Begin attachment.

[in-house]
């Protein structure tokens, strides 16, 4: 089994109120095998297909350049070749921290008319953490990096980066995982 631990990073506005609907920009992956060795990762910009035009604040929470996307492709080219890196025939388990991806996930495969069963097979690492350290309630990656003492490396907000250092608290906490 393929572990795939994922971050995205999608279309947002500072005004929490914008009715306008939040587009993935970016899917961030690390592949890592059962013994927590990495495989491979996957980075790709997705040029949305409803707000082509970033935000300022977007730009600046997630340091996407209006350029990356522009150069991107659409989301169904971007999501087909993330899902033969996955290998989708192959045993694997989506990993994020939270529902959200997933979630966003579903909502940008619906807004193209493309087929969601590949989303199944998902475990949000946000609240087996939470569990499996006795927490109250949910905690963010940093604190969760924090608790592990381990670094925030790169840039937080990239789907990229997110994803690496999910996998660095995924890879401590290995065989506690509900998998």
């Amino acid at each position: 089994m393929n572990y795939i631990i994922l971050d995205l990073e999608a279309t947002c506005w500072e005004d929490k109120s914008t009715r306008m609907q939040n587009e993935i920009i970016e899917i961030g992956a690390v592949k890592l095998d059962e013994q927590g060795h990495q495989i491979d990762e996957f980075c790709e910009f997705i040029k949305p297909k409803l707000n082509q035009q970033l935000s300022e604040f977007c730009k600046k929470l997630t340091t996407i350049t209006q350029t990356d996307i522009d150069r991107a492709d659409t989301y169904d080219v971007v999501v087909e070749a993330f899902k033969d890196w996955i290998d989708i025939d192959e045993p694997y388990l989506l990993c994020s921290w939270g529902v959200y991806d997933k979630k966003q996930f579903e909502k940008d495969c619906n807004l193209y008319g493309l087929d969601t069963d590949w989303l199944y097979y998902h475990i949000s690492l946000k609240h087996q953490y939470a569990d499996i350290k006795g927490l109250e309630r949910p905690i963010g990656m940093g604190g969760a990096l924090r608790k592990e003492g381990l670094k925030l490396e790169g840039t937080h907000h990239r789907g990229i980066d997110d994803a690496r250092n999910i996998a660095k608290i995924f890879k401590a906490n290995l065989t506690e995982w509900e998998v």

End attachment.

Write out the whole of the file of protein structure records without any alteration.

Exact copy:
[in-house]
């Protein structure tokens, strides 16, 4: 089994109120095998297909350049070749921290008319953490990096980066995982 631990990073506005609907920009992956060795990762910009035009604040929470996307492709080219890196025939388990991806996930495969069963097979690492350290309630990656003492490396907000250092608290906490 393929572990795939994922971050995205999608279309947002500072005004929490914008009715306008939040587009993935970016899917961030690390592949890592059962013994927590990495495989491979996957980075790709997705040029949305409803707000082509970033935000300022977007730009600046997630340091996407209006350029990356522009150069991107659409989301169904971007999501087909993330899902033969996955290998989708192959045993694997989506990993994020939270529902959200997933979630966003579903909502940008619906807004193209493309087929969601590949989303199944998902475990949000946000609240087996939470569990499996006795927490109250949910905690963010940093604190969760924090608790592990381990670094925030790169840039937080990239789907990229997110994803690496999910996998660095995924890879401590290995065989506690509900998998």
């Amino acid at each position: 089994m393929n572990y795939i631990i994922l971050d995205l990073e999608a279309t947002c506005w500072e005004d929490k109120s914008t009715r306008m609907q939040n587009e993935i920009i970016e899917i961030g992956a690390v592949k890592l095998d059962e013994q927590g060795h990495q495989i491979d990762e996957f980075c790709e910009f997705i040029k949305p297909k409803l707000n082509q035009q970033l935000s300022e604040f977007c730009k600046k929470l997630t340091t996407i350049t209006q350029t990356d996307i522009d150069r991107a492709d659409t989301y169904d080219v971007v999501v087909e070749a993330f899902k033969d890196w996955i290998d989708i025939d192959e045993p694997y388990l989506l990993c994020s921290w939270g529902v959200y991806d997933k979630k966003q996930f579903e909502k940008d495969c619906n807004l193209y008319g493309l087929d969601t069963d590949w989303l199944y097979y998902h475990i949000s690492l946000k609240h087996q953490y939470a569990d499996i350290k006795g927490l109250e309630r949910p905690i963010g990656m940093g604190g969760a990096l924090r608790k592990e003492g381990l670094k925030l490396e790169g840039t937080h907000h990239r789907g990229i980066d997110d994803a690496r250092n999910i996998a660095k608290i995924f890879k401590a906490n290995l065989t506690e995982w509900e998998v």